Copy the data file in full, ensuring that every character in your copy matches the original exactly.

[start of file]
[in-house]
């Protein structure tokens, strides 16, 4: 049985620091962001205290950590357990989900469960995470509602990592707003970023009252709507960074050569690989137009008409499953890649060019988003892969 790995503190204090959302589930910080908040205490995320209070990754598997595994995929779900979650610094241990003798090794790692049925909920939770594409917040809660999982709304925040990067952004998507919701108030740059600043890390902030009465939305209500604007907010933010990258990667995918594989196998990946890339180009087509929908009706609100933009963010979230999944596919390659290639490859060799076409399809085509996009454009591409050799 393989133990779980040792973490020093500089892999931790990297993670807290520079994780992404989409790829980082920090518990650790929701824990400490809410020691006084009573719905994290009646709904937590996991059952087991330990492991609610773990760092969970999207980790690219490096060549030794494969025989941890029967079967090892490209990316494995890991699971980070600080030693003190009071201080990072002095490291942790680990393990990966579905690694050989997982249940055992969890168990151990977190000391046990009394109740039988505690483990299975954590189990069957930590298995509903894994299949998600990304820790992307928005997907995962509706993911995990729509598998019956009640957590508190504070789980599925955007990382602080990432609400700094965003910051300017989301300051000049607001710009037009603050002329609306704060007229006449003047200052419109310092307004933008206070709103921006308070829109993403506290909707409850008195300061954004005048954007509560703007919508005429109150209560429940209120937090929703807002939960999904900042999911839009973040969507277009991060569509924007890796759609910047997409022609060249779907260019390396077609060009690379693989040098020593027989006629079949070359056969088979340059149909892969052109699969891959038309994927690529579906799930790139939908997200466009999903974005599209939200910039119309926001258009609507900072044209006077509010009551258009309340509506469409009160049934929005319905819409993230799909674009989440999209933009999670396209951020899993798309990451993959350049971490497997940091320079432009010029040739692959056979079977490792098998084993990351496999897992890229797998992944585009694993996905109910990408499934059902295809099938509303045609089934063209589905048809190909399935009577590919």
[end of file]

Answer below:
[in-house]
């Protein structure tokens, strides 16, 4: 049985620091962001205290950590357990989900469960995470509602990592707003970023009252709507960074050569690989137009008409499953890649060019988003892969 790995503190204090959302589930910080908040205490995320209070990754598997595994995929779900979650610094241990003798090794790692049925909920939770594409917040809660999982709304925040990067952004998507919701108030740059600043890390902030009465939305209500604007907010933010990258990667995918594989196998990946890339180009087509929908009706609100933009963010979230999944596919390659290639490859060799076409399809085509996009454009591409050799 393989133990779980040792973490020093500089892999931790990297993670807290520079994780992404989409790829980082920090518990650790929701824990400490809410020691006084009573719905994290009646709904937590996991059952087991330990492991609610773990760092969970999207980790690219490096060549030794494969025989941890029967079967090892490209990316494995890991699971980070600080030693003190009071201080990072002095490291942790680990393990990966579905690694050989997982249940055992969890168990151990977190000391046990009394109740039988505690483990299975954590189990069957930590298995509903894994299949998600990304820790992307928005997907995962509706993911995990729509598998019956009640957590508190504070789980599925955007990382602080990432609400700094965003910051300017989301300051000049607001710009037009603050002329609306704060007229006449003047200052419109310092307004933008206070709103921006308070829109993403506290909707409850008195300061954004005048954007509560703007919508005429109150209560429940209120937090929703807002939960999904900042999911839009973040969507277009991060569509924007890796759609910047997409022609060249779907260019390396077609060009690379693989040098020593027989006629079949070359056969088979340059149909892969052109699969891959038309994927690529579906799930790139939908997200466009999903974005599209939200910039119309926001258009609507900072044209006077509010009551258009309340509506469409009160049934929005319905819409993230799909674009989440999209933009999670396209951020899993798309990451993959350049971490497997940091320079432009010029040739692959056979079977490792098998084993990351496999897992890229797998992944585009694993996905109910990408499934059902295809099938509303045609089934063209589905048809190909399935009577590919």